Many years ago now, I went to an event that was held in an alleyway off a side street in the suburb of Collingwood in Melbourne’s inner northeast. It was a magazine launch at a motorbike workshop, full of all the things you would expect: the smell of diesel, pieces of motorbikes strewn around, and something of a makeshift bar for the workshop’s members with beer cans as far as the eye could see. In the past year, however, the space has been transformed into a brand-new bar featuring natural wine, beer, and Latin food—a delightful mix if I ever heard one.
The building at 25 Easey Street is not your typical setup, housing a number of separate businesses that work symbiotically together: upstairs there’s the longstanding Backwoods Gallery, while downstairs encompasses Paradise Alley, Little Latin Lucy, Casati’s Deli, and a motorbike workshop. When the deli and workshop finish up for the day, Paradise Alley and Lucy’s are just starting to gear up for the night.
Paradise Alley features something of an all-star hospitality cast: It’s owned by Laura Twomey, formerly of City Wine Shop and French Saloon, while the restaurant is the brainchild of Renee Trudeau, former chef at Clever Polly’s, Huxtable, and Gertrude Street Enoteca. It’s a partnership that came about somewhat serendipitously; they met over dinner at a mutual friend’s house (fish tacos, cooked by Trudeau) when Twomey was in the beginning stages of opening the business. At that time Twomey was intending on letting customers order food to go, but after the delicious tacos and subsequent conversations between the two, it was decided that Trudeau would take the opportunity to build a small and efficient kitchen in the corner of the space.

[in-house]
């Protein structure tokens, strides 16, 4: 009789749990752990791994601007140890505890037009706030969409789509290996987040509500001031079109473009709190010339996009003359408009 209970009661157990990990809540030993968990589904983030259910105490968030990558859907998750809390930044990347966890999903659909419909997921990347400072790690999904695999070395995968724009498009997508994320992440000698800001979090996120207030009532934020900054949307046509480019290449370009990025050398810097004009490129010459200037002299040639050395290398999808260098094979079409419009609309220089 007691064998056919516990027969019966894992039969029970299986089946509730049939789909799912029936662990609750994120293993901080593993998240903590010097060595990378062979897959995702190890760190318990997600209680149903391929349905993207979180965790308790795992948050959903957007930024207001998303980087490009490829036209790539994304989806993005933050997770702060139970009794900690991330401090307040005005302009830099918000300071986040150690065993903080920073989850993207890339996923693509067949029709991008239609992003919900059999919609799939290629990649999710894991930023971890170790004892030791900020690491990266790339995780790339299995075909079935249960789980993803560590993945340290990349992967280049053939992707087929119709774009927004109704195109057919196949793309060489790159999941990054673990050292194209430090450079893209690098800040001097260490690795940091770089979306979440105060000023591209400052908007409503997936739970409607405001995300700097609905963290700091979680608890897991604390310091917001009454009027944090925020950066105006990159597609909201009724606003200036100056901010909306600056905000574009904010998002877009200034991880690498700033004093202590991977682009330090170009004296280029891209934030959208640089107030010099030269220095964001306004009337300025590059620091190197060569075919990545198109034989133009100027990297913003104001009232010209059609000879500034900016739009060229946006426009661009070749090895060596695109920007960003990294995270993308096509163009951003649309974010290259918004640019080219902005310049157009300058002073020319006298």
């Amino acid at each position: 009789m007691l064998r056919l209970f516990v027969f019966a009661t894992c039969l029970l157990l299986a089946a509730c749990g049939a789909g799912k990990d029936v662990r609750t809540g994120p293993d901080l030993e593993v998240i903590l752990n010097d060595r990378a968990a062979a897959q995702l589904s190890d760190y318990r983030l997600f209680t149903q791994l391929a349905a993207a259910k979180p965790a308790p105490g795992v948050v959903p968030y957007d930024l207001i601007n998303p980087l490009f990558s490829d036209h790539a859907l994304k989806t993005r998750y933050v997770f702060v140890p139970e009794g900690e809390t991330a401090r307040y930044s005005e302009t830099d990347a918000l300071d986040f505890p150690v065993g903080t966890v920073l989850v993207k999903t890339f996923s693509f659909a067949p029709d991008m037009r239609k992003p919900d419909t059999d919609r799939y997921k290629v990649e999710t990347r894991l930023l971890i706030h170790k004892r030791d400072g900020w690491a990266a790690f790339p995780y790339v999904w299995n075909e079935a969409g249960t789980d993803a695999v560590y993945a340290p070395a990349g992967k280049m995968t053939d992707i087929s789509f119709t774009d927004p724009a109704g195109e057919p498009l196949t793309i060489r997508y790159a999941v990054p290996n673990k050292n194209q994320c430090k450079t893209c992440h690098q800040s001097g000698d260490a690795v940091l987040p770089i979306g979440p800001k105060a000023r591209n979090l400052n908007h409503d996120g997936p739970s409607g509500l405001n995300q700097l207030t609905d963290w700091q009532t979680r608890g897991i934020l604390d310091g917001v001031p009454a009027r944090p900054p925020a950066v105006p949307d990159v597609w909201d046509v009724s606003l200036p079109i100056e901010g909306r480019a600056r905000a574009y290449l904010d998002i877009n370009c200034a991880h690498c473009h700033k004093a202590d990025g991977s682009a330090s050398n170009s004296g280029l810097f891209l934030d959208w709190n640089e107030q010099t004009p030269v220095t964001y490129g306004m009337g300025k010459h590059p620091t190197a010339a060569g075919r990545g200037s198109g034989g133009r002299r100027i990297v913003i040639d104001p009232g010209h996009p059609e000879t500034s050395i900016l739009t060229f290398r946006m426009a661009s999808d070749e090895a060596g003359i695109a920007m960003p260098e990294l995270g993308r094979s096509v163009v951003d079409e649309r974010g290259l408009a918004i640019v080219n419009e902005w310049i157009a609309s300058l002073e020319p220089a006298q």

The whole space itself is deceptively stunning. From the street, it looks like any other nondescript warehouse. But upon walking in you’re met with a beautiful Victorian Ash bar decked out with all sorts of delicious booze, vintage couches, and furniture, lovely natural light flowing in during the day, and delightfully moody lighting at night. The build was undertaken by Twomey’s friends: “It was put together from my drawings on scraps of paper. ‘I want it to look like this,’ I’d say, without having any idea how difficult it would be,” she says. “Luckily, I have incredibly talented and patient friends. The whole place was built by wonderful mates.”
Drinks on offer at Paradise Alley are diverse: For beer you can have Coopers on tap (an Australian middle-class pub staple) all the way to a Cucumber Kolsch from Grifter Brewing in NSW, while for wine you can slurp on bottles from far away (Cantina Giardino) or closer to home (new release Jauma). Food from Trudeau’s kitchen is an amalgamation of years of top-notch chef work and influences from across Latin America, gifted to her by her Colombian mother. Think Cubano rolls, BBQ pork tacos, chicken tostadas, arepas, and quesadillas—all using ingredients from high-quality folks such as Flinders Island and Calendar Cheese, alongside local farmers markets for seasonal and organic produce.
In terms of service and atmosphere, Twomey repeatedly emphasizes the importance of having a good staff (and keeping it). “You can have someone buying your spirits, making your wine list, choosing your beers, but you can’t always have people behind the bar that will ask you how your day was, know your name, and make you feel welcome as soon as you walk in,” she says. “I feel very lucky to be surrounded by the people that work here.”
For Twomey and Trudeau, so much of the intent of their cohabitating business relies on a simple premise: enjoyment. The range of food and drink on offer means that there’s something for nearly everybody’s budget and preferences, and talking to them it quickly became clear that it doesn’t matter what people choose to drink, just that they have a good time doing it.